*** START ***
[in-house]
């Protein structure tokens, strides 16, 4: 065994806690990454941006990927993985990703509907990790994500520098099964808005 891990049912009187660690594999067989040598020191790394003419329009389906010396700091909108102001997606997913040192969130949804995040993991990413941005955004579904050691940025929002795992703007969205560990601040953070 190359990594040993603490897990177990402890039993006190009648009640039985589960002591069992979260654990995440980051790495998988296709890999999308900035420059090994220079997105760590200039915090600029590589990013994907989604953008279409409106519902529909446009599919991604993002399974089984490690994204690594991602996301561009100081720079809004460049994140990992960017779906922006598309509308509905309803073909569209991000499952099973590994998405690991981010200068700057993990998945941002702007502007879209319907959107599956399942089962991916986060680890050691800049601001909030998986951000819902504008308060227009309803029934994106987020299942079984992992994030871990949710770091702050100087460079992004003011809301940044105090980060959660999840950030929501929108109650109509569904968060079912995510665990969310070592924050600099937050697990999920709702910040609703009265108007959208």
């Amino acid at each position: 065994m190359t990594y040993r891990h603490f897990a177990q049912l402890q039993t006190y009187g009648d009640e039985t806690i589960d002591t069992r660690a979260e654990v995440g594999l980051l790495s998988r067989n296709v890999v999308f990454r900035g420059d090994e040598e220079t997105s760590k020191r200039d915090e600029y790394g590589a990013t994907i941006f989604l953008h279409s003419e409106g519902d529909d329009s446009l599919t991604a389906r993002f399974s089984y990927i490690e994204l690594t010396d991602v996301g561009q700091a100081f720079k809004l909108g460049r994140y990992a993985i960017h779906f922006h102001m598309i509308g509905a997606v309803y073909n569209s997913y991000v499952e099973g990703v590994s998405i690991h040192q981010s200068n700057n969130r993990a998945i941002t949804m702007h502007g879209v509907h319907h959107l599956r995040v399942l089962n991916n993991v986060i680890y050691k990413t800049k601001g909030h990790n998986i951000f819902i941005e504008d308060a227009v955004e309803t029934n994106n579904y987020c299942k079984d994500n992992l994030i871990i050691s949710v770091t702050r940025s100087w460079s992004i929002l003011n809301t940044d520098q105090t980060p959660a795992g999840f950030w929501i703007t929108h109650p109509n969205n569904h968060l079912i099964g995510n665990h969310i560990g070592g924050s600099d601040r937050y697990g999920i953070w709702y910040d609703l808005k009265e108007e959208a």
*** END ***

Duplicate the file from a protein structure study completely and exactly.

[in-house]
């Protein structure tokens, strides 16, 4: 065994806690990454941006990927993985990703509907990790994500520098099964808005 891990049912009187660690594999067989040598020191790394003419329009389906010396700091909108102001997606997913040192969130949804995040993991990413941005955004579904050691940025929002795992703007969205560990601040953070 190359990594040993603490897990177990402890039993006190009648009640039985589960002591069992979260654990995440980051790495998988296709890999999308900035420059090994220079997105760590200039915090600029590589990013994907989604953008279409409106519902529909446009599919991604993002399974089984490690994204690594991602996301561009100081720079809004460049994140990992960017779906922006598309509308509905309803073909569209991000499952099973590994998405690991981010200068700057993990998945941002702007502007879209319907959107599956399942089962991916986060680890050691800049601001909030998986951000819902504008308060227009309803029934994106987020299942079984992992994030871990949710770091702050100087460079992004003011809301940044105090980060959660999840950030929501929108109650109509569904968060079912995510665990969310070592924050600099937050697990999920709702910040609703009265108007959208």
């Amino acid at each position: 065994m190359t990594y040993r891990h603490f897990a177990q049912l402890q039993t006190y009187g009648d009640e039985t806690i589960d002591t069992r660690a979260e654990v995440g594999l980051l790495s998988r067989n296709v890999v999308f990454r900035g420059d090994e040598e220079t997105s760590k020191r200039d915090e600029y790394g590589a990013t994907i941006f989604l953008h279409s003419e409106g519902d529909d329009s446009l599919t991604a389906r993002f399974s089984y990927i490690e994204l690594t010396d991602v996301g561009q700091a100081f720079k809004l909108g460049r994140y990992a993985i960017h779906f922006h102001m598309i509308g509905a997606v309803y073909n569209s997913y991000v499952e099973g990703v590994s998405i690991h040192q981010s200068n700057n969130r993990a998945i941002t949804m702007h502007g879209v509907h319907h959107l599956r995040v399942l089962n991916n993991v986060i680890y050691k990413t800049k601001g909030h990790n998986i951000f819902i941005e504008d308060a227009v955004e309803t029934n994106n579904y987020c299942k079984d994500n992992l994030i871990i050691s949710v770091t702050r940025s100087w460079s992004i929002l003011n809301t940044d520098q105090t980060p959660a795992g999840f950030w929501i703007t929108h109650p109509n969205n569904h968060l079912i099964g995510n665990h969310i560990g070592g924050s600099d601040r937050y697990g999920i953070w709702y910040d609703l808005k009265e108007e959208a």